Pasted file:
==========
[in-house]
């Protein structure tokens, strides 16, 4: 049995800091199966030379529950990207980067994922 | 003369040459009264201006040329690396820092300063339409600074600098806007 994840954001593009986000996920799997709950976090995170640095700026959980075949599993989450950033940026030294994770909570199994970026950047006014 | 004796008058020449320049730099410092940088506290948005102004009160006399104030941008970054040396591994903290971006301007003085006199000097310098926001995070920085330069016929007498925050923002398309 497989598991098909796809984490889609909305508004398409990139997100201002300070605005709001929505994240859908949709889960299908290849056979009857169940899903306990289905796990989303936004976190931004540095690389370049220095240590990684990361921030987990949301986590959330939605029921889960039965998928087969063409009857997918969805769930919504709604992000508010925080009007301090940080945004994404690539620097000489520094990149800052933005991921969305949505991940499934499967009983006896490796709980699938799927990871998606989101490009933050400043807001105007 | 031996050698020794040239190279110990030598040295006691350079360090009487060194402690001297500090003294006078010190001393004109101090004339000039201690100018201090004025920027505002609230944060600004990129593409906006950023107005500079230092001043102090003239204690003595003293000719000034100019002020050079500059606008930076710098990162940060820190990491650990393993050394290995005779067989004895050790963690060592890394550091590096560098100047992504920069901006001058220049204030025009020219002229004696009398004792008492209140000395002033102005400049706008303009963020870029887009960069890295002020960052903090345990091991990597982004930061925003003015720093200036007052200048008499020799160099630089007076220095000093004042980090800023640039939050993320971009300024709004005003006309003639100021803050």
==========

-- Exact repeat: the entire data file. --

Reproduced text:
[in-house]
């Protein structure tokens, strides 16, 4: 049995800091199966030379529950990207980067994922 | 003369040459009264201006040329690396820092300063339409600074600098806007 994840954001593009986000996920799997709950976090995170640095700026959980075949599993989450950033940026030294994770909570199994970026950047006014 | 004796008058020449320049730099410092940088506290948005102004009160006399104030941008970054040396591994903290971006301007003085006199000097310098926001995070920085330069016929007498925050923002398309 497989598991098909796809984490889609909305508004398409990139997100201002300070605005709001929505994240859908949709889960299908290849056979009857169940899903306990289905796990989303936004976190931004540095690389370049220095240590990684990361921030987990949301986590959330939605029921889960039965998928087969063409009857997918969805769930919504709604992000508010925080009007301090940080945004994404690539620097000489520094990149800052933005991921969305949505991940499934499967009983006896490796709980699938799927990871998606989101490009933050400043807001105007 | 031996050698020794040239190279110990030598040295006691350079360090009487060194402690001297500090003294006078010190001393004109101090004339000039201690100018201090004025920027505002609230944060600004990129593409906006950023107005500079230092001043102090003239204690003595003293000719000034100019002020050079500059606008930076710098990162940060820190990491650990393993050394290995005779067989004895050790963690060592890394550091590096560098100047992504920069901006001058220049204030025009020219002229004696009398004792008492209140000395002033102005400049706008303009963020870029887009960069890295002020960052903090345990091991990597982004930061925003003015720093200036007052200048008499020799160099630089007076220095000093004042980090800023640039939050993320971009300024709004005003006309003639100021803050």